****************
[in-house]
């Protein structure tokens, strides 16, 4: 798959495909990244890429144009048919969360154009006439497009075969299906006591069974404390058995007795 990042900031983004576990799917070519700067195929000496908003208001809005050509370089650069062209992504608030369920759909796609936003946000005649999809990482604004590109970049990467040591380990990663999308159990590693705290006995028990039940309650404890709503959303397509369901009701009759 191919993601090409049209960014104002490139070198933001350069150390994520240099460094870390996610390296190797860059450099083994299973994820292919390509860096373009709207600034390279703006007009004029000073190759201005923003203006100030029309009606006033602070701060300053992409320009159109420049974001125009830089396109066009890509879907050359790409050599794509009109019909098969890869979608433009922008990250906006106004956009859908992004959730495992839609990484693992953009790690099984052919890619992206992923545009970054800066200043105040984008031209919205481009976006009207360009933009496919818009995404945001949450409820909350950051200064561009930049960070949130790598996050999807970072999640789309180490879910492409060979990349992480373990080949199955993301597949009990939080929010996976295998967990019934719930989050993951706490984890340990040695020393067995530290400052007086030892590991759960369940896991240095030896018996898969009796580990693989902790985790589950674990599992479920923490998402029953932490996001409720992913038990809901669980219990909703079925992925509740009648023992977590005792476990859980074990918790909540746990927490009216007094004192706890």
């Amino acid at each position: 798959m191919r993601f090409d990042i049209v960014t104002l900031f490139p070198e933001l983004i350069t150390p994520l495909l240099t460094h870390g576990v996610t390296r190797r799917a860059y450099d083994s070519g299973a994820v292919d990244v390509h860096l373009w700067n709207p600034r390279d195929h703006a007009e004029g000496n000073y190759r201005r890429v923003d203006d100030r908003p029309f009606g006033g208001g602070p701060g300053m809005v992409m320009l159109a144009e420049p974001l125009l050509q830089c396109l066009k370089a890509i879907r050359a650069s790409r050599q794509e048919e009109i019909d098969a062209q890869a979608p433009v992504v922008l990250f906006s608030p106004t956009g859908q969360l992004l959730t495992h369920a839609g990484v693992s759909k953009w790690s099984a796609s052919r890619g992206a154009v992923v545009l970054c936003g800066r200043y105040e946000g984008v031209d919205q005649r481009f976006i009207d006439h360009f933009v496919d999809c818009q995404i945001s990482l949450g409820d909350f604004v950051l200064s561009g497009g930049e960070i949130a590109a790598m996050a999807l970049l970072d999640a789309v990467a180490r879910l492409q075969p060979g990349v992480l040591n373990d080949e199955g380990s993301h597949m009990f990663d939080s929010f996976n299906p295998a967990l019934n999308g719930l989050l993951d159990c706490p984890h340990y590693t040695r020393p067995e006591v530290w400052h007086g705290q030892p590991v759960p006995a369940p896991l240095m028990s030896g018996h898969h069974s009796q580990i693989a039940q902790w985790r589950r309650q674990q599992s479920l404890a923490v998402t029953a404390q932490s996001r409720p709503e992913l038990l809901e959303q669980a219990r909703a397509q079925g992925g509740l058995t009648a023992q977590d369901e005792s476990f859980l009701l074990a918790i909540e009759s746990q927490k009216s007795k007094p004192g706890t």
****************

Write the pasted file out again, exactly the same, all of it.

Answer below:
[in-house]
């Protein structure tokens, strides 16, 4: 798959495909990244890429144009048919969360154009006439497009075969299906006591069974404390058995007795 990042900031983004576990799917070519700067195929000496908003208001809005050509370089650069062209992504608030369920759909796609936003946000005649999809990482604004590109970049990467040591380990990663999308159990590693705290006995028990039940309650404890709503959303397509369901009701009759 191919993601090409049209960014104002490139070198933001350069150390994520240099460094870390996610390296190797860059450099083994299973994820292919390509860096373009709207600034390279703006007009004029000073190759201005923003203006100030029309009606006033602070701060300053992409320009159109420049974001125009830089396109066009890509879907050359790409050599794509009109019909098969890869979608433009922008990250906006106004956009859908992004959730495992839609990484693992953009790690099984052919890619992206992923545009970054800066200043105040984008031209919205481009976006009207360009933009496919818009995404945001949450409820909350950051200064561009930049960070949130790598996050999807970072999640789309180490879910492409060979990349992480373990080949199955993301597949009990939080929010996976295998967990019934719930989050993951706490984890340990040695020393067995530290400052007086030892590991759960369940896991240095030896018996898969009796580990693989902790985790589950674990599992479920923490998402029953932490996001409720992913038990809901669980219990909703079925992925509740009648023992977590005792476990859980074990918790909540746990927490009216007094004192706890």
């Amino acid at each position: 798959m191919r993601f090409d990042i049209v960014t104002l900031f490139p070198e933001l983004i350069t150390p994520l495909l240099t460094h870390g576990v996610t390296r190797r799917a860059y450099d083994s070519g299973a994820v292919d990244v390509h860096l373009w700067n709207p600034r390279d195929h703006a007009e004029g000496n000073y190759r201005r890429v923003d203006d100030r908003p029309f009606g006033g208001g602070p701060g300053m809005v992409m320009l159109a144009e420049p974001l125009l050509q830089c396109l066009k370089a890509i879907r050359a650069s790409r050599q794509e048919e009109i019909d098969a062209q890869a979608p433009v992504v922008l990250f906006s608030p106004t956009g859908q969360l992004l959730t495992h369920a839609g990484v693992s759909k953009w790690s099984a796609s052919r890619g992206a154009v992923v545009l970054c936003g800066r200043y105040e946000g984008v031209d919205q005649r481009f976006i009207d006439h360009f933009v496919d999809c818009q995404i945001s990482l949450g409820d909350f604004v950051l200064s561009g497009g930049e960070i949130a590109a790598m996050a999807l970049l970072d999640a789309v990467a180490r879910l492409q075969p060979g990349v992480l040591n373990d080949e199955g380990s993301h597949m009990f990663d939080s929010f996976n299906p295998a967990l019934n999308g719930l989050l993951d159990c706490p984890h340990y590693t040695r020393p067995e006591v530290w400052h007086g705290q030892p590991v759960p006995a369940p896991l240095m028990s030896g018996h898969h069974s009796q580990i693989a039940q902790w985790r589950r309650q674990q599992s479920l404890a923490v998402t029953a404390q932490s996001r409720p709503e992913l038990l809901e959303q669980a219990r909703a397509q079925g992925g509740l058995t009648a023992q977590d369901e005792s476990f859980l009701l074990a918790i909540e009759s746990q927490k009216s007795k007094p004192g706890t």